Church is for Losers

I have started and stopped this blog post more times than I can count, and I just can’t find the idea. You know – the idea. The one that is worthy of publishing in a blog post, the one which will make people stop and think and go ‘wow, I hadn’t seen things that way before’.

I know why it is, of course – I’m coming off the back of six intensive weeks of work (involved in organising Burning Church and the Festival of Dangerous Ideas here in Austria) and am mentally exhausted. It’s to be expected. And yet the deadline remains. I can’t keep swapping the deadline around until something plops out of the vacuum like a seagull dropping on a cold winter’s day.

So, lacking in interesting words of my own, I’m going back to an old word. To the Beatitudes. Spoken by the Word.

It’s always interesting to think about who Jesus spoke these words to. At the end of Matthew 4, he has been going around, healing, casting out demons, teaching the good news of the Kingdom. And this kind of liberating news unsurprisingly draws a crowd. Jesus sees the crowd, goes a little bit up the mountain, and then begins to teach.

Which must mean that he is teaching to the same people that he has just been healing and restoring. Dallas Willard comments that these probably weren’t people who you would expect to have their spiritual life in order. They aren’t people who you would ask to lead a prayer meeting or start a small group or cover for the preaching. They were the messed up, washed up, used up and fed up.

And Jesus looks at them and announces God’s pure, unmerited, unconditional grace. He calls them blessed – not a statement of their inherent morality, but a description of God getting down in the dirt with them, calling them by name, rolling up his sleeves and being God for them. Blessing. The statement that God has entered the game and everything changes.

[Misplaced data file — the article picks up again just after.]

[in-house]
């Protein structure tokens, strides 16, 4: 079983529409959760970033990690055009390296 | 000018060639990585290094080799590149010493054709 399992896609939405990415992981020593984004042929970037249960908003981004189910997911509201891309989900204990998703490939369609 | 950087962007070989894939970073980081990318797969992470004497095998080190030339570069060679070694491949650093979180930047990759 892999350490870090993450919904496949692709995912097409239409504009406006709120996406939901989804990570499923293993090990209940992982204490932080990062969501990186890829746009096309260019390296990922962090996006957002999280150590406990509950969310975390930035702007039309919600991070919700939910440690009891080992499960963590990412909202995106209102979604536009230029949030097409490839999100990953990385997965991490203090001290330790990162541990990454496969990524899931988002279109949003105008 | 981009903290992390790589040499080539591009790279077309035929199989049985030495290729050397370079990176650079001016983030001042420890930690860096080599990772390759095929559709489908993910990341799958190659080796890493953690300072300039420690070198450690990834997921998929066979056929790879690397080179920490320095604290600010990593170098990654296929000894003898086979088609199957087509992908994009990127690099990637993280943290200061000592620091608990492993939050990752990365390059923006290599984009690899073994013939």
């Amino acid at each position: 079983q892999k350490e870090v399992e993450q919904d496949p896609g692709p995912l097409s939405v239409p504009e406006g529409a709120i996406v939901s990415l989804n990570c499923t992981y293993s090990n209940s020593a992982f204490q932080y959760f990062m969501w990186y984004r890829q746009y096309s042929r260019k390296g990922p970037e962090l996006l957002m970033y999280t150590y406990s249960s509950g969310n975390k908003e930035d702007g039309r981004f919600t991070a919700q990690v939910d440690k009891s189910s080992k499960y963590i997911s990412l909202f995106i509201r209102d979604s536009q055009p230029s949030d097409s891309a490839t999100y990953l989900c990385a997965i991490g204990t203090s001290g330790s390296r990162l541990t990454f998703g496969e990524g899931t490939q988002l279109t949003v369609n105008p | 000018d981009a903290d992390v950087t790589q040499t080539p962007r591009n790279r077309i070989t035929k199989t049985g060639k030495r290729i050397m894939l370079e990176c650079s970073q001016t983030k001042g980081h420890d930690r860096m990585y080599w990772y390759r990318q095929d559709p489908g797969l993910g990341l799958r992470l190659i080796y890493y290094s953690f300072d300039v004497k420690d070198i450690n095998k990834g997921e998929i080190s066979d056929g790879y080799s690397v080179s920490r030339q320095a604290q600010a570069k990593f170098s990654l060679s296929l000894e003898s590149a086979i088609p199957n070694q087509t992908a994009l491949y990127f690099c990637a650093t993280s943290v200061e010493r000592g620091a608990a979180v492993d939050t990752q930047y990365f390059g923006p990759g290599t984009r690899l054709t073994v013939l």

Blessed are the poor in spirit
Theirs is the Kingdom of heaven

Blessed are those who hunger and thirst for righteousness
They will be comforted

The beatitudes often fall prey to our desire to tidy up Christianity. To neaten its edges, to domesticate it, to make the announcement just a little bit more tame. And so we rip the words out of their context in this mass of humanity and insert them into more pleasing, more appropriate contexts.

A liturgy, perhaps. Or a fridge magnet. I mean, whoever started a riot with a fridge magnet.

We slip so effortlessly from being those who experience God’s unmerited grace to being those who patrol the boundaries, who are the spiritual experts. To being those who insist on order and neatness.

How would it be if we instead learnt to hear these words afresh, in all their invitation and all their threat to the world of religious organisations.

Blessed are the weak
Blessed are the lonely
Blessed are those with no plans, but many disappointments
Blessed are the forgotten, the elderly, those who forget
Blessed are the asylum seekers
Blessed are the justice seekers
Blessed are the thrill seekers
Blessed are the burned out
Blessed are they, whose love has grown cold
Blessed are the abused
Blessed are those in chronic pain
Blessed are the hopeless, the childless, the sleepless
Blessed are the misunderstood – and those who misunderstand
Blessed are those who want to follow Jesus, but can’t get on board with the church’s teaching on sexuality
Blessed are those who can’t dream any more
Blessed are those who feel they need to drag themselves to church with a perfect Christian mask
Blessed are those wrestling with problems that no-one can begin to imagine

Jesus calls and justifies and sanctifies and glorifies normal, imperfect, weak, fearful human beings. Always has. Always will. Ain’t nothing we can do to tidy up this outrageous grace.

No great ideas for this blog post. But a great trust that this outrageous Jesus transforms lives, announces new beginnings and sits down in the dust with us, calling us blessed.

Maybe that’s the only word that needed to be written today.

Photo by George Bonev on Unsplash


David is a Baptist pastor and missionary in Vienna, Austria. Originally from the UK, he now works with Projekt:Gemeinde (Project:Church) as well as being involved in the year-out bible and mission school Project:Vienna and the Austrian Baptist Union’s home mission. He tweets @davidbunce

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